Great good fortune

Posted on September 13, 2015

I bit the bullet, merged and deployed the yesod1.4 branch. Usual last-minute faffs (eek! I need a .env file for the production environment), but it all seems to work.

In truth this chunk of changes got rather too ambitious. However, the beefing up of the test facilities that I’ve done as a result is definitely good news. From here on in, it’s going to be test-driven development. I’ve been using TDD in more and more projects, and I find it increasingly indispensible.

For the foreseeable future, I hope to avoid the dual checkout situation again. So that means that programs in the build tree are for the test environment. They can be installed, and then copied to ~/bin for production when I’m happy with them.

Now, I had been thinking of subscribing a test address to some of the high volume mailing lists I’m on. This would obviously help to exercise the test system, and I was thinking it would also be a way to cope with my information overload. But there are a couple of things wrong with this idea. First, it isn’t necessarily helpful if the test system gets clutttered up with emails. Secondly, it reduces my motivation to make flare cope well with high-volume inboxes. (Merely adding a delete button to each row of the overview would pretty much solve my problems.)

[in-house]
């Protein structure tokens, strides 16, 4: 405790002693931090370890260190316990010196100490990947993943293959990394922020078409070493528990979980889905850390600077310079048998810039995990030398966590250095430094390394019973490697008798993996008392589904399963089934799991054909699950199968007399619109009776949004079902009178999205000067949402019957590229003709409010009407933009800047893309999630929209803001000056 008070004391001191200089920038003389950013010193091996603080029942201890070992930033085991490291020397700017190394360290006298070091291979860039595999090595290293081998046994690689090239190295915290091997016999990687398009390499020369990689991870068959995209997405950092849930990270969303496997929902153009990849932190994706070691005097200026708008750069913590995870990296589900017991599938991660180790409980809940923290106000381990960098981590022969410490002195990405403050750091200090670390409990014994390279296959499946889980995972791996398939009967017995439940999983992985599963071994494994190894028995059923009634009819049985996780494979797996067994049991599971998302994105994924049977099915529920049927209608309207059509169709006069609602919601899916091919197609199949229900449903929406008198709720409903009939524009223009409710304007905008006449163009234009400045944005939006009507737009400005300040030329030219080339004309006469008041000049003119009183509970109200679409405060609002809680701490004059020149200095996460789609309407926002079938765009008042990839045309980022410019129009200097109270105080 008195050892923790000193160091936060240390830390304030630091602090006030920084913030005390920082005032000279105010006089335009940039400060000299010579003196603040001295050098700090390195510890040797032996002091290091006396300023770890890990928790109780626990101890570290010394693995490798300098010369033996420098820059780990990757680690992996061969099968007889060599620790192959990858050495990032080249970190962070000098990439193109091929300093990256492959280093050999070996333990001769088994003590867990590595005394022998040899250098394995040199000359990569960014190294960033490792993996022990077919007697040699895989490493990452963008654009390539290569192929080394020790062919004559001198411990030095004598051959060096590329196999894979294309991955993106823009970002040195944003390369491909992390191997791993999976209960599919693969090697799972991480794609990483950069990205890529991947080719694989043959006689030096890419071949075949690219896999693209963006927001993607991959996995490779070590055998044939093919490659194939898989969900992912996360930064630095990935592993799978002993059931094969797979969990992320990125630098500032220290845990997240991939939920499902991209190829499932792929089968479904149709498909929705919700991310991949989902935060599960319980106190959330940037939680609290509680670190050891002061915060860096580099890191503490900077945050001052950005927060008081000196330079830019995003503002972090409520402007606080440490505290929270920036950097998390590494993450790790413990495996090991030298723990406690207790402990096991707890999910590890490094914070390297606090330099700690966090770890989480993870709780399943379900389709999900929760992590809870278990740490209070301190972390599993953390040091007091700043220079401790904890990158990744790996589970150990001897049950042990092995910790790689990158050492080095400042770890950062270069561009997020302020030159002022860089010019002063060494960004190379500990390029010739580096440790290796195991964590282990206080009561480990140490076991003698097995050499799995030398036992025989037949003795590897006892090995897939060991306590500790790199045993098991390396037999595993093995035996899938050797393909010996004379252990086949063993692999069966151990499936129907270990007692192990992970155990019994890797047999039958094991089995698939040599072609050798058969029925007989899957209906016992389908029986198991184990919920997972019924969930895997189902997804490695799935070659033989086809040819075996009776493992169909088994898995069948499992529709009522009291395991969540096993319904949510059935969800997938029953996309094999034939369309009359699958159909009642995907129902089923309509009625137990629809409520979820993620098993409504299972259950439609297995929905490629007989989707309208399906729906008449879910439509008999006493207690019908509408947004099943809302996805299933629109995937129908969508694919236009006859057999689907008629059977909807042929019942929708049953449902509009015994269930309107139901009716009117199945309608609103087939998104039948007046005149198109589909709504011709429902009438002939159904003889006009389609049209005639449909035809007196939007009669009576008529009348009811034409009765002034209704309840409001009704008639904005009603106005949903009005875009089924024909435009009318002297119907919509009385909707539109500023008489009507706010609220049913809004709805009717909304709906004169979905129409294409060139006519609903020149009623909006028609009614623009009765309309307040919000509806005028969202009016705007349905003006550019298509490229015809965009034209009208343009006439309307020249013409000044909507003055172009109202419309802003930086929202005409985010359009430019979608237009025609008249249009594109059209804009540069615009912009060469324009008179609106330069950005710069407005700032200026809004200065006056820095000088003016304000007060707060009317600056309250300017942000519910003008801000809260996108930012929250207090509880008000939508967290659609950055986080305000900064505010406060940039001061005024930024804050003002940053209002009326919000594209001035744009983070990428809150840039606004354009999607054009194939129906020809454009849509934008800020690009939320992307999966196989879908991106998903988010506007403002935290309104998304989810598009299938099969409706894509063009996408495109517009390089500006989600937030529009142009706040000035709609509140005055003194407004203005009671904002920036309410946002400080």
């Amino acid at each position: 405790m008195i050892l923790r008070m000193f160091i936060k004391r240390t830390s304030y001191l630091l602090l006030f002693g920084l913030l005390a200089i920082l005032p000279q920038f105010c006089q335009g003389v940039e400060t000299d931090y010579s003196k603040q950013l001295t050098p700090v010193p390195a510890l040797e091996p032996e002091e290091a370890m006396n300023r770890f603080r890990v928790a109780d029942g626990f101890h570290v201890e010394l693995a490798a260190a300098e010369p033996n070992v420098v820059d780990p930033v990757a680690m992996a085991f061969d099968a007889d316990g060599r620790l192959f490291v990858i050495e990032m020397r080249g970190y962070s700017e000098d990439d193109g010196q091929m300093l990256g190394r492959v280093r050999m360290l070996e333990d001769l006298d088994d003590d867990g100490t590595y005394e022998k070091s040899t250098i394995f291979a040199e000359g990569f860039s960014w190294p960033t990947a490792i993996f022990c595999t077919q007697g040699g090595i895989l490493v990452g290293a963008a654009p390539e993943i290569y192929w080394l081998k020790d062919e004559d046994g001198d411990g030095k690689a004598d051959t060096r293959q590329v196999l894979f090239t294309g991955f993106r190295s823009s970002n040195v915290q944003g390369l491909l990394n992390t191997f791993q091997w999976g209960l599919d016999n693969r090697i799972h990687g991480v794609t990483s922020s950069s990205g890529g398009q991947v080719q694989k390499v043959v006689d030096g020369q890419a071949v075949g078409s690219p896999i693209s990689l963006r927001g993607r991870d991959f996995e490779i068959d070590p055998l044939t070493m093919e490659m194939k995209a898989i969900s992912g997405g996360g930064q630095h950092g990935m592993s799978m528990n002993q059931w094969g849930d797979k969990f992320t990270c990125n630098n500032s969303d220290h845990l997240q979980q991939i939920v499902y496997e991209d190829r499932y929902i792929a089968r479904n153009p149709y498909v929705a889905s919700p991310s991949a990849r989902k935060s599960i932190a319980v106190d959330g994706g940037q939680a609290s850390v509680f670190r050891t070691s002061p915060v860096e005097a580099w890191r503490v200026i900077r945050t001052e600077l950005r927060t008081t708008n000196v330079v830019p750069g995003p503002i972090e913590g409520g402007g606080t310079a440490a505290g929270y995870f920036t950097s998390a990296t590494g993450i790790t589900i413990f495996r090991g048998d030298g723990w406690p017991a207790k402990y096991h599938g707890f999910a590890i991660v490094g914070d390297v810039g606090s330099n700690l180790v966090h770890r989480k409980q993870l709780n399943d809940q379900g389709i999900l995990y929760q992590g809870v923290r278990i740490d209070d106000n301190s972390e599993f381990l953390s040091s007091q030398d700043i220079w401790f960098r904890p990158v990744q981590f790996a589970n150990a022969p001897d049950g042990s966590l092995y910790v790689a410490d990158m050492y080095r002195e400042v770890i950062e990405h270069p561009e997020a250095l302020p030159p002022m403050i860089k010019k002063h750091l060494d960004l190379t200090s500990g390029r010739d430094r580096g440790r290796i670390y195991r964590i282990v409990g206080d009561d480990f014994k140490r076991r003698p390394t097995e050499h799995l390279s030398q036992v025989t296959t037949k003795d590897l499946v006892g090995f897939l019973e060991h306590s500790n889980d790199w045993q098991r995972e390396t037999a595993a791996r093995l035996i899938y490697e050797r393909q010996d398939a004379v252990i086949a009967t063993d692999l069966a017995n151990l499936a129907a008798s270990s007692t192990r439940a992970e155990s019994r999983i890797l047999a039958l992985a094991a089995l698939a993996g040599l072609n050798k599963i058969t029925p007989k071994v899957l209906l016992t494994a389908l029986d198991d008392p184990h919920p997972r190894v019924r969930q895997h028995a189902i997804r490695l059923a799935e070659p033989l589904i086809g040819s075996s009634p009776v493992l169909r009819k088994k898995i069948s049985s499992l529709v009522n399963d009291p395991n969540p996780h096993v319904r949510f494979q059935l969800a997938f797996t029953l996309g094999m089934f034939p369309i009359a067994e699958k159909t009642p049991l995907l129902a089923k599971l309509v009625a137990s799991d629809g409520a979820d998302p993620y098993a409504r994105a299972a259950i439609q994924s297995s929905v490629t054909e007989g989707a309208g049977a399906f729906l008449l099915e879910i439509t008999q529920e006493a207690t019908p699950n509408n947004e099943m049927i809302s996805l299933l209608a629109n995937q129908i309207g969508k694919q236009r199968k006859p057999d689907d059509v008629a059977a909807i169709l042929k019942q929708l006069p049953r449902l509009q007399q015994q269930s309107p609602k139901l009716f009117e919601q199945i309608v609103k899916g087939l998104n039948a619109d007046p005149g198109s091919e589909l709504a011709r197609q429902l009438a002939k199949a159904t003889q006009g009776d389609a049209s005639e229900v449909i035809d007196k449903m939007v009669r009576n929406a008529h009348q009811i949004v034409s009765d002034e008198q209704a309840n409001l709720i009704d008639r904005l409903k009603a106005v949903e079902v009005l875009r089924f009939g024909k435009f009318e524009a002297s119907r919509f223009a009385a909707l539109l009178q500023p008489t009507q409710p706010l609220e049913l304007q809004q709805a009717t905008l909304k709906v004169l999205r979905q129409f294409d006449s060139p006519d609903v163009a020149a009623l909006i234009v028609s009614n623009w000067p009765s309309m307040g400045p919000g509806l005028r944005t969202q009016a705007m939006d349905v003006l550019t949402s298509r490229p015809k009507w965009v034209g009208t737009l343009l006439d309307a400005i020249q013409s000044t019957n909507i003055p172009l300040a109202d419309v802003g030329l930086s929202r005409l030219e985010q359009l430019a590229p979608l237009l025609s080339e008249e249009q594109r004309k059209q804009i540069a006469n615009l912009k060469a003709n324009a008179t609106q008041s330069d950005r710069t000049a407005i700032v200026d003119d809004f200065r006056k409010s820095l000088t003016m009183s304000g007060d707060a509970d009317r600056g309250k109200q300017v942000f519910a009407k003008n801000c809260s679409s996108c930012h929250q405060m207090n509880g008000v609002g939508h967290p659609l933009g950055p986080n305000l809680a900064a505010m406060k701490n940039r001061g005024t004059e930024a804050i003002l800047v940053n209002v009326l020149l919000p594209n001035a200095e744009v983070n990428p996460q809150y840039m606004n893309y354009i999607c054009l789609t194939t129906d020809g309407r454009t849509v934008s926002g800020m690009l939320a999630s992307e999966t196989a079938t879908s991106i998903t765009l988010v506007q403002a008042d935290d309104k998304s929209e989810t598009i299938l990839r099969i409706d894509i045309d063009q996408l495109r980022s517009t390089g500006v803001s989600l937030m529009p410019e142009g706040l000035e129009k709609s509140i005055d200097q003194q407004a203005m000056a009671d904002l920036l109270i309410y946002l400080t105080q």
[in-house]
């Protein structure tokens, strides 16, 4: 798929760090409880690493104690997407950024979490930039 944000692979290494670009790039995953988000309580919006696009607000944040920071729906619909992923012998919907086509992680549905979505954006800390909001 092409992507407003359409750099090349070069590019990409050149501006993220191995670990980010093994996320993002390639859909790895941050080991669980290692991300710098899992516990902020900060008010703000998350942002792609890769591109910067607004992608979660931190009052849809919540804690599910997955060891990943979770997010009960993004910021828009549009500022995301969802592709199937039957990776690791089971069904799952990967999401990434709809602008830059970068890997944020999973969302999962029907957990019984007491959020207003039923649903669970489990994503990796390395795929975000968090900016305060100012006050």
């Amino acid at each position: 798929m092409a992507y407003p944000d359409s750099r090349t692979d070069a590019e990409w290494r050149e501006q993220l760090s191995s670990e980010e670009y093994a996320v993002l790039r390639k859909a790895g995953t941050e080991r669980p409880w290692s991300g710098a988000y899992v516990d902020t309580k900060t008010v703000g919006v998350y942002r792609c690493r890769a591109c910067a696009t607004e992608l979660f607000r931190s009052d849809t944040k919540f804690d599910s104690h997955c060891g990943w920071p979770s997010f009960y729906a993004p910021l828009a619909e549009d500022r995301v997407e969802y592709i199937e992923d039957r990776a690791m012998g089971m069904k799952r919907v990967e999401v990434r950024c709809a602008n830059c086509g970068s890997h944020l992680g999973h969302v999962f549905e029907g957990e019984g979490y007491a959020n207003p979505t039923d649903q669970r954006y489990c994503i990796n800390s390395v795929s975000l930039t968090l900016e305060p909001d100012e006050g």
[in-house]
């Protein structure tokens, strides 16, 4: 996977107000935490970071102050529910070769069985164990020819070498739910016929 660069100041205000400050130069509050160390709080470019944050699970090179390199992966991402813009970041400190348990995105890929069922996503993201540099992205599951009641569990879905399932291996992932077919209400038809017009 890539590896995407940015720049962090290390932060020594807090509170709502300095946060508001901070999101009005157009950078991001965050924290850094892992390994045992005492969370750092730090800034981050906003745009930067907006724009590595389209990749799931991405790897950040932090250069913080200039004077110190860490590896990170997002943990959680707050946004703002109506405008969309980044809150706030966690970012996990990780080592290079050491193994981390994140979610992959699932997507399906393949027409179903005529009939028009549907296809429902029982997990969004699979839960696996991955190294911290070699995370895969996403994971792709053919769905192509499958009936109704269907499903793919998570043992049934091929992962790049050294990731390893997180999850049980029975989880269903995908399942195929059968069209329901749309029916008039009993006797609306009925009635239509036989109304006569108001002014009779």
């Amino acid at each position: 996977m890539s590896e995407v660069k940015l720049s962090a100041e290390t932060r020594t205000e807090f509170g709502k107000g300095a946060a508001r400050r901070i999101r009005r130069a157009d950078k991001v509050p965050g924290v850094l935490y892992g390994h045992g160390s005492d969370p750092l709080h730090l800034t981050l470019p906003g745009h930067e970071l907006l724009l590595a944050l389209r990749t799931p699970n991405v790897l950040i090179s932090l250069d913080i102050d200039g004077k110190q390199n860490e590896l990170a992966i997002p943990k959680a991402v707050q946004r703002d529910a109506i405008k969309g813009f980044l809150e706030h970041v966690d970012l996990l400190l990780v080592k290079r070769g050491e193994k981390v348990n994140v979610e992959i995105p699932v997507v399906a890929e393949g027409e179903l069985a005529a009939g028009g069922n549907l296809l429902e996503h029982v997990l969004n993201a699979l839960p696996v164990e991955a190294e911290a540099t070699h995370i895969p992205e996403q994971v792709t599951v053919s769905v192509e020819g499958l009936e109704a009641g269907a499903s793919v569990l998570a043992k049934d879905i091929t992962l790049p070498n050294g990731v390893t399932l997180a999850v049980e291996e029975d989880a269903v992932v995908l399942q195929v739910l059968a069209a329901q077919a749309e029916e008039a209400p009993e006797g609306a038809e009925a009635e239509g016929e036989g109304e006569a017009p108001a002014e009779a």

The most urgent problem I’ve spotted with flare over the last few months is its inability to accept more than one message per second, due to a failure to generate unique file names. I had been thinking that this would be fiendishly difficult to test, although eee should be able to spot it fairly easily, if only it worked with flare!

But as a unit test, it’s simplicity itself: simply run Model.Store.makeName 3 times and check that it produces 3 distinct names. At present, it doesn’t. Simplest fix I can devise is to replace the pid with a random number.

Also, how have I never used cabal repl before? That just makes things like this so much quicker. My flabber is gasted.